At The Guardian, Tim Adams delves into the research of Alistair Shepherd of Southampton University to explain why regular communication within and outside a group improves success. Adams writes:
The data suggested that the success of teams had much less to do with experience, education, gender balance, or even personality types; it was closely correlated with a single factor: “Does everybody talk to each other?”
Ideally this talk was in animated short bursts indicating listening, involvement and trust – long speeches generally correlated with unsuccessful outcomes. For creative groups…the other overwhelming factor determining success was: do they also talk to a lot of people outside their group? “What we call ‘engagement’ and ‘exploration’ appeared to be about 40% of the explanation of the difference between a low-performing group and a high-performing group across all the studies,” [Alex Pentland, professor of media arts and sciences at MIT] says.
It was important that a good deal of engagement happened outside formal meetings.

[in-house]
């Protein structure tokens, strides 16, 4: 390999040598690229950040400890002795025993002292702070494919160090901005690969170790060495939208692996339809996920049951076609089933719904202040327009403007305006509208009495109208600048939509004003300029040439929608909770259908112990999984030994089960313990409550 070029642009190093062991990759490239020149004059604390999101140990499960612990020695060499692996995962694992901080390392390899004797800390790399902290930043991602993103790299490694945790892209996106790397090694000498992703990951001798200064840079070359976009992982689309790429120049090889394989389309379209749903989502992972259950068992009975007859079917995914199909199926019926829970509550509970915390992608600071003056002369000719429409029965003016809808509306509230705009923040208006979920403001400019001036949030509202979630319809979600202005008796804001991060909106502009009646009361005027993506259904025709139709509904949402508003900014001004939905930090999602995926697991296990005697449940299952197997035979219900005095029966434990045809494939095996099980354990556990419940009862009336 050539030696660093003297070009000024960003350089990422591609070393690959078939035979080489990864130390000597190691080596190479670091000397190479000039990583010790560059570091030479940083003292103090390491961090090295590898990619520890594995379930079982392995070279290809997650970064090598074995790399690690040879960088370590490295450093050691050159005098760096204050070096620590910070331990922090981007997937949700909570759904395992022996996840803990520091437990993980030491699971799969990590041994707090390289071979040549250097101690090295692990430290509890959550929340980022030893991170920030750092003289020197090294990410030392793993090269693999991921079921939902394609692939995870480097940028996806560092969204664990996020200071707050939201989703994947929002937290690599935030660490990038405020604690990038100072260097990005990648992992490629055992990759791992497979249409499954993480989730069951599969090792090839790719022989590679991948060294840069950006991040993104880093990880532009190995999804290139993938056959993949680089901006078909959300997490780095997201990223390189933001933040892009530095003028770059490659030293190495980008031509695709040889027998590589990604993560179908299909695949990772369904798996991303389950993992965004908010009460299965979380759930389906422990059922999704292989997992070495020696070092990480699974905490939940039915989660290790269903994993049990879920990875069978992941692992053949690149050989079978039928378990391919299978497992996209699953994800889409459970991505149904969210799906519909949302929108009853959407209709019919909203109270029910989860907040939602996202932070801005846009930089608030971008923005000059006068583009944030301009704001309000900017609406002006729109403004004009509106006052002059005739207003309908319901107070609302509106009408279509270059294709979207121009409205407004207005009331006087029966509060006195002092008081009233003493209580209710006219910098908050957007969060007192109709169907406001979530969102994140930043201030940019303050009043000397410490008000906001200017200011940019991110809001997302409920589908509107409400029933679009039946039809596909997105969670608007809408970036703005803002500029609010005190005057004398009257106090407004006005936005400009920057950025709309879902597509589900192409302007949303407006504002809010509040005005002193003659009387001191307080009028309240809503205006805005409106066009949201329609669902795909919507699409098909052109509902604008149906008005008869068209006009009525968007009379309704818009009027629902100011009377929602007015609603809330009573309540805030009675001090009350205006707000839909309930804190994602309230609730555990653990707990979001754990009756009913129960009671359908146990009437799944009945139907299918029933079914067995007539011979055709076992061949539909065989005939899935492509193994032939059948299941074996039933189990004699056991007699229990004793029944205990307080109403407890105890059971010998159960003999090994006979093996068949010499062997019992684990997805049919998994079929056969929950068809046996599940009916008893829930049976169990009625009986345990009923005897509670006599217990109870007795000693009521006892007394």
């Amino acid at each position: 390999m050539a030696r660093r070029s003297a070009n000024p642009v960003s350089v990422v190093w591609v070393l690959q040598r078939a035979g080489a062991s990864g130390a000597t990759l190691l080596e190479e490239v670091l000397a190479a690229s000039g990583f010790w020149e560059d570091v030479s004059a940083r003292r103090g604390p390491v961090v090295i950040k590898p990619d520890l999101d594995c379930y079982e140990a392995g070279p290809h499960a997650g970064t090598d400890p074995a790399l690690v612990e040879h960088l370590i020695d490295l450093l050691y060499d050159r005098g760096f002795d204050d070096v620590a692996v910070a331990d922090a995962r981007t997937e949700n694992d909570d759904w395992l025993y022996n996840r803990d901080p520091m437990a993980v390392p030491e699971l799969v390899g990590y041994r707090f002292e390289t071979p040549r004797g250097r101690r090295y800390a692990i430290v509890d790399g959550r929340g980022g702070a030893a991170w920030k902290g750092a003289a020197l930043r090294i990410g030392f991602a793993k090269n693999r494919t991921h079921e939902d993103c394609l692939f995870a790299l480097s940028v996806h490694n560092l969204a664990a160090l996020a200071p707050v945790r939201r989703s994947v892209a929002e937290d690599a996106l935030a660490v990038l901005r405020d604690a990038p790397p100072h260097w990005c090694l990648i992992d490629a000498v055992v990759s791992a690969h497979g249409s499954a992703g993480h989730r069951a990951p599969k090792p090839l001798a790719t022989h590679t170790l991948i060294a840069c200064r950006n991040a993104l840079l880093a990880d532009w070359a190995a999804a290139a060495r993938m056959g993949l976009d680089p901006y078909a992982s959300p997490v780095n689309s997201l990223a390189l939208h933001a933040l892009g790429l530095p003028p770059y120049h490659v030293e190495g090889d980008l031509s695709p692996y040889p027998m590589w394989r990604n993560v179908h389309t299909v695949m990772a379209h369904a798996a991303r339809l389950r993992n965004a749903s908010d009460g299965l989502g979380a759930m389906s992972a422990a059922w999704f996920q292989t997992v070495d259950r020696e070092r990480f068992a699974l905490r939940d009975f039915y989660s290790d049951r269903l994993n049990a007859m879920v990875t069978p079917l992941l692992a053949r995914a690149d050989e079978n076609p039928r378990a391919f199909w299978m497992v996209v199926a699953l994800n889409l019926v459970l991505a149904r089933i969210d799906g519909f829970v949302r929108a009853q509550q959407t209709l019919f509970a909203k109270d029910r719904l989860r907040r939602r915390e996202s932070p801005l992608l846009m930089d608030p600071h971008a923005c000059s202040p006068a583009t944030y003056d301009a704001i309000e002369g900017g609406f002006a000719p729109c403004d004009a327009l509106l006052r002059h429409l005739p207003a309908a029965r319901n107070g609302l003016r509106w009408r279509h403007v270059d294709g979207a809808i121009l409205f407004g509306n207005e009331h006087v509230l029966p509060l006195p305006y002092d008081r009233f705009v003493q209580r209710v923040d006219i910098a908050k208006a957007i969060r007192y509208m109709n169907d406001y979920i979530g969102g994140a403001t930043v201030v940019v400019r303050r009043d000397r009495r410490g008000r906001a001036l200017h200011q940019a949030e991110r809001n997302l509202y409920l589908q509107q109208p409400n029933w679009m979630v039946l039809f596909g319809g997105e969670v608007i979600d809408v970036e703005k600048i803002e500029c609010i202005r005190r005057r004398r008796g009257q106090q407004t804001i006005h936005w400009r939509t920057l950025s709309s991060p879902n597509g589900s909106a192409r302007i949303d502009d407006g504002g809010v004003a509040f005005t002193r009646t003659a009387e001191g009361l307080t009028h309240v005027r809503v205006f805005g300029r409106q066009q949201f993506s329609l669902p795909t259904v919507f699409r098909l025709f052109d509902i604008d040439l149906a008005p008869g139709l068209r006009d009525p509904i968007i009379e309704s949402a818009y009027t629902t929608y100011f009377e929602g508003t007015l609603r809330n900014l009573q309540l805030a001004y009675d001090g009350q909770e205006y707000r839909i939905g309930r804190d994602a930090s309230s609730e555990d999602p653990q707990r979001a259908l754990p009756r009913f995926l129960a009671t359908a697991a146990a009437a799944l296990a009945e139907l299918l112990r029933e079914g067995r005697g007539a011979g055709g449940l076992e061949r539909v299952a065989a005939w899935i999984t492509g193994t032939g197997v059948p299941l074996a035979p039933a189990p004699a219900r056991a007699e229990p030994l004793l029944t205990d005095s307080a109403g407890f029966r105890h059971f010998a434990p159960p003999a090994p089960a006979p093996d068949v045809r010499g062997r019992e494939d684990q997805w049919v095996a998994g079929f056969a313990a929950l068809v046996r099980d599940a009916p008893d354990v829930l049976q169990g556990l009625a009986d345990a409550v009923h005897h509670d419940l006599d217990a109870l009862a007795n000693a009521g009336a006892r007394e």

In an office setting, short interactions with co-workers, bosses, and clients can propel important ideas forward while avoiding nearly useless, hour-long meetings. While freelancing workers who communicate often with customers in similarly short bursts reap the same reward of attentive engagement. The study also suggests regularly communicating outside your industry or group to open yourself to third-party perspective. The theory goes: if you can’t say what you need to say in a few words, you don’t fully understand it.
Read the full write-up of why regular communication can lead you to success (and help land a new job, if that’s what you’re looking for), right here.